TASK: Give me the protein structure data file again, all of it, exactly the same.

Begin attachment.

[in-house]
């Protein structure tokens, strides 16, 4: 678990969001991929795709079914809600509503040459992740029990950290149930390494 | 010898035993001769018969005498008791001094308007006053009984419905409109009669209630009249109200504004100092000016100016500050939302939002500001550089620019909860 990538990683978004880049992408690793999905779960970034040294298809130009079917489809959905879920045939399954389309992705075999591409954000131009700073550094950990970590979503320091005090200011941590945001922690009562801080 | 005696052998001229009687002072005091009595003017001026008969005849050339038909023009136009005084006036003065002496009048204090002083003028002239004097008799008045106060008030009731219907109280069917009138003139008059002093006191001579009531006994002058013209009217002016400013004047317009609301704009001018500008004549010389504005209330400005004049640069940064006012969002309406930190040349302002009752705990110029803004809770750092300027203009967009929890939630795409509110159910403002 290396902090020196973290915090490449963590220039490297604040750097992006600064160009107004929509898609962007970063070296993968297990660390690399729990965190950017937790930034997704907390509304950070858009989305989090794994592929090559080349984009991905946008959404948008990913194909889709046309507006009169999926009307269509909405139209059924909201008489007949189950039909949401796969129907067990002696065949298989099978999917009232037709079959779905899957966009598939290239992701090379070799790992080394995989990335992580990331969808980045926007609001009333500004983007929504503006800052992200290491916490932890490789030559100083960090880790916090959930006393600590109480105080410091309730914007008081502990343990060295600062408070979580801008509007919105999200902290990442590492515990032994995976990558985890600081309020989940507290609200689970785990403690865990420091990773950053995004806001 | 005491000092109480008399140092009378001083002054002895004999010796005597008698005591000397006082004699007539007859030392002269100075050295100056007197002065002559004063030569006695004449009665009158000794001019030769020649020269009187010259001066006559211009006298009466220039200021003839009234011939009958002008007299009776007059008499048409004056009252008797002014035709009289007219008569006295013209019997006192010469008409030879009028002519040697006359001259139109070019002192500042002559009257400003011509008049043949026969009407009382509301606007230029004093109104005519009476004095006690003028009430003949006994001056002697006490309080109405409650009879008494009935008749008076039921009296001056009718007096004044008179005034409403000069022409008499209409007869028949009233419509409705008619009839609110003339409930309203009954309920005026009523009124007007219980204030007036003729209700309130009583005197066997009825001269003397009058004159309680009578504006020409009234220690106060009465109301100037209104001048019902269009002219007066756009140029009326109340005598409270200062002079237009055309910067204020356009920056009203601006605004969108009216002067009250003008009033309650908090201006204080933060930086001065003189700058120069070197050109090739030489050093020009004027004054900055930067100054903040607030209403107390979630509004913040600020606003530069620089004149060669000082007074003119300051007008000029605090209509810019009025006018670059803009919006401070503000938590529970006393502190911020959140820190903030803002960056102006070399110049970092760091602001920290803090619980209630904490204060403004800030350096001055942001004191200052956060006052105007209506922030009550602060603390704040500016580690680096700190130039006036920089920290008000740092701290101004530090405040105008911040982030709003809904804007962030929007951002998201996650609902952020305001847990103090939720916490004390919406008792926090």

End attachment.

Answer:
[in-house]
């Protein structure tokens, strides 16, 4: 678990969001991929795709079914809600509503040459992740029990950290149930390494 | 010898035993001769018969005498008791001094308007006053009984419905409109009669209630009249109200504004100092000016100016500050939302939002500001550089620019909860 990538990683978004880049992408690793999905779960970034040294298809130009079917489809959905879920045939399954389309992705075999591409954000131009700073550094950990970590979503320091005090200011941590945001922690009562801080 | 005696052998001229009687002072005091009595003017001026008969005849050339038909023009136009005084006036003065002496009048204090002083003028002239004097008799008045106060008030009731219907109280069917009138003139008059002093006191001579009531006994002058013209009217002016400013004047317009609301704009001018500008004549010389504005209330400005004049640069940064006012969002309406930190040349302002009752705990110029803004809770750092300027203009967009929890939630795409509110159910403002 290396902090020196973290915090490449963590220039490297604040750097992006600064160009107004929509898609962007970063070296993968297990660390690399729990965190950017937790930034997704907390509304950070858009989305989090794994592929090559080349984009991905946008959404948008990913194909889709046309507006009169999926009307269509909405139209059924909201008489007949189950039909949401796969129907067990002696065949298989099978999917009232037709079959779905899957966009598939290239992701090379070799790992080394995989990335992580990331969808980045926007609001009333500004983007929504503006800052992200290491916490932890490789030559100083960090880790916090959930006393600590109480105080410091309730914007008081502990343990060295600062408070979580801008509007919105999200902290990442590492515990032994995976990558985890600081309020989940507290609200689970785990403690865990420091990773950053995004806001 | 005491000092109480008399140092009378001083002054002895004999010796005597008698005591000397006082004699007539007859030392002269100075050295100056007197002065002559004063030569006695004449009665009158000794001019030769020649020269009187010259001066006559211009006298009466220039200021003839009234011939009958002008007299009776007059008499048409004056009252008797002014035709009289007219008569006295013209019997006192010469008409030879009028002519040697006359001259139109070019002192500042002559009257400003011509008049043949026969009407009382509301606007230029004093109104005519009476004095006690003028009430003949006994001056002697006490309080109405409650009879008494009935008749008076039921009296001056009718007096004044008179005034409403000069022409008499209409007869028949009233419509409705008619009839609110003339409930309203009954309920005026009523009124007007219980204030007036003729209700309130009583005197066997009825001269003397009058004159309680009578504006020409009234220690106060009465109301100037209104001048019902269009002219007066756009140029009326109340005598409270200062002079237009055309910067204020356009920056009203601006605004969108009216002067009250003008009033309650908090201006204080933060930086001065003189700058120069070197050109090739030489050093020009004027004054900055930067100054903040607030209403107390979630509004913040600020606003530069620089004149060669000082007074003119300051007008000029605090209509810019009025006018670059803009919006401070503000938590529970006393502190911020959140820190903030803002960056102006070399110049970092760091602001920290803090619980209630904490204060403004800030350096001055942001004191200052956060006052105007209506922030009550602060603390704040500016580690680096700190130039006036920089920290008000740092701290101004530090405040105008911040982030709003809904804007962030929007951002998201996650609902952020305001847990103090939720916490004390919406008792926090």